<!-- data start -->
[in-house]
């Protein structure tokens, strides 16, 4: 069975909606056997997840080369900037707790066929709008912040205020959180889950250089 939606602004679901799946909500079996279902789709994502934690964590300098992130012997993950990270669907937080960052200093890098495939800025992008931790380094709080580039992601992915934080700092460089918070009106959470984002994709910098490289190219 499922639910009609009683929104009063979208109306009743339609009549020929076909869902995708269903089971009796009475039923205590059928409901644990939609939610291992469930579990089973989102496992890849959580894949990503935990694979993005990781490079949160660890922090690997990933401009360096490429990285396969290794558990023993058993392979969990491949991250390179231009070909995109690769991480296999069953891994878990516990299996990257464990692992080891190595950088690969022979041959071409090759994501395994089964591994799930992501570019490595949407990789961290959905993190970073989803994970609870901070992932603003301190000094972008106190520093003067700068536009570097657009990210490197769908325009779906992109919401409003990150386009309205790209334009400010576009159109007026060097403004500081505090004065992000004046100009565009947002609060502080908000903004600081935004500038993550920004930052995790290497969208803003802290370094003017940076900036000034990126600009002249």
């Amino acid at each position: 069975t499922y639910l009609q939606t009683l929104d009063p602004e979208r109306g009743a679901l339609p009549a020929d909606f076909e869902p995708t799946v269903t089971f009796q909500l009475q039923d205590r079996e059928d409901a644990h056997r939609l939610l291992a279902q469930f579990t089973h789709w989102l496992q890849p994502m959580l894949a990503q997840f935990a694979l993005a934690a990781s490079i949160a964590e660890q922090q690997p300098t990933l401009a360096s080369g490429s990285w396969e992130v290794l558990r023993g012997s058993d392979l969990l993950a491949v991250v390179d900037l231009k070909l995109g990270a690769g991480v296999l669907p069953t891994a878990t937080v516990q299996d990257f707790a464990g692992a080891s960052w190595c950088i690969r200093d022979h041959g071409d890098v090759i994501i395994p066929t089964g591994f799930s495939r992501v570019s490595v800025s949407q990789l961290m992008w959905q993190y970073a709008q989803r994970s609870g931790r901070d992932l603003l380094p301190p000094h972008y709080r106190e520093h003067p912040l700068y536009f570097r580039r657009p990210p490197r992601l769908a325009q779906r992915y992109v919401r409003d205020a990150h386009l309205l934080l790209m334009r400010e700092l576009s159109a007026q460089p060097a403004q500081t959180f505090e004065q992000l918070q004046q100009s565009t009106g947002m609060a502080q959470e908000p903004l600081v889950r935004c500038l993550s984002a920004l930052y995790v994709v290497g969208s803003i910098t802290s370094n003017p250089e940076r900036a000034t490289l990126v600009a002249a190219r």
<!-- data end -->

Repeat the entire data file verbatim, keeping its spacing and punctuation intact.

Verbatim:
[in-house]
């Protein structure tokens, strides 16, 4: 069975909606056997997840080369900037707790066929709008912040205020959180889950250089 939606602004679901799946909500079996279902789709994502934690964590300098992130012997993950990270669907937080960052200093890098495939800025992008931790380094709080580039992601992915934080700092460089918070009106959470984002994709910098490289190219 499922639910009609009683929104009063979208109306009743339609009549020929076909869902995708269903089971009796009475039923205590059928409901644990939609939610291992469930579990089973989102496992890849959580894949990503935990694979993005990781490079949160660890922090690997990933401009360096490429990285396969290794558990023993058993392979969990491949991250390179231009070909995109690769991480296999069953891994878990516990299996990257464990692992080891190595950088690969022979041959071409090759994501395994089964591994799930992501570019490595949407990789961290959905993190970073989803994970609870901070992932603003301190000094972008106190520093003067700068536009570097657009990210490197769908325009779906992109919401409003990150386009309205790209334009400010576009159109007026060097403004500081505090004065992000004046100009565009947002609060502080908000903004600081935004500038993550920004930052995790290497969208803003802290370094003017940076900036000034990126600009002249």
């Amino acid at each position: 069975t499922y639910l009609q939606t009683l929104d009063p602004e979208r109306g009743a679901l339609p009549a020929d909606f076909e869902p995708t799946v269903t089971f009796q909500l009475q039923d205590r079996e059928d409901a644990h056997r939609l939610l291992a279902q469930f579990t089973h789709w989102l496992q890849p994502m959580l894949a990503q997840f935990a694979l993005a934690a990781s490079i949160a964590e660890q922090q690997p300098t990933l401009a360096s080369g490429s990285w396969e992130v290794l558990r023993g012997s058993d392979l969990l993950a491949v991250v390179d900037l231009k070909l995109g990270a690769g991480v296999l669907p069953t891994a878990t937080v516990q299996d990257f707790a464990g692992a080891s960052w190595c950088i690969r200093d022979h041959g071409d890098v090759i994501i395994p066929t089964g591994f799930s495939r992501v570019s490595v800025s949407q990789l961290m992008w959905q993190y970073a709008q989803r994970s609870g931790r901070d992932l603003l380094p301190p000094h972008y709080r106190e520093h003067p912040l700068y536009f570097r580039r657009p990210p490197r992601l769908a325009q779906r992915y992109v919401r409003d205020a990150h386009l309205l934080l790209m334009r400010e700092l576009s159109a007026q460089p060097a403004q500081t959180f505090e004065q992000l918070q004046q100009s565009t009106g947002m609060a502080q959470e908000p903004l600081v889950r935004c500038l993550s984002a920004l930052y995790v994709v290497g969208s803003i910098t802290s370094n003017p250089e940076r900036a000034t490289l990126v600009a002249a190219r």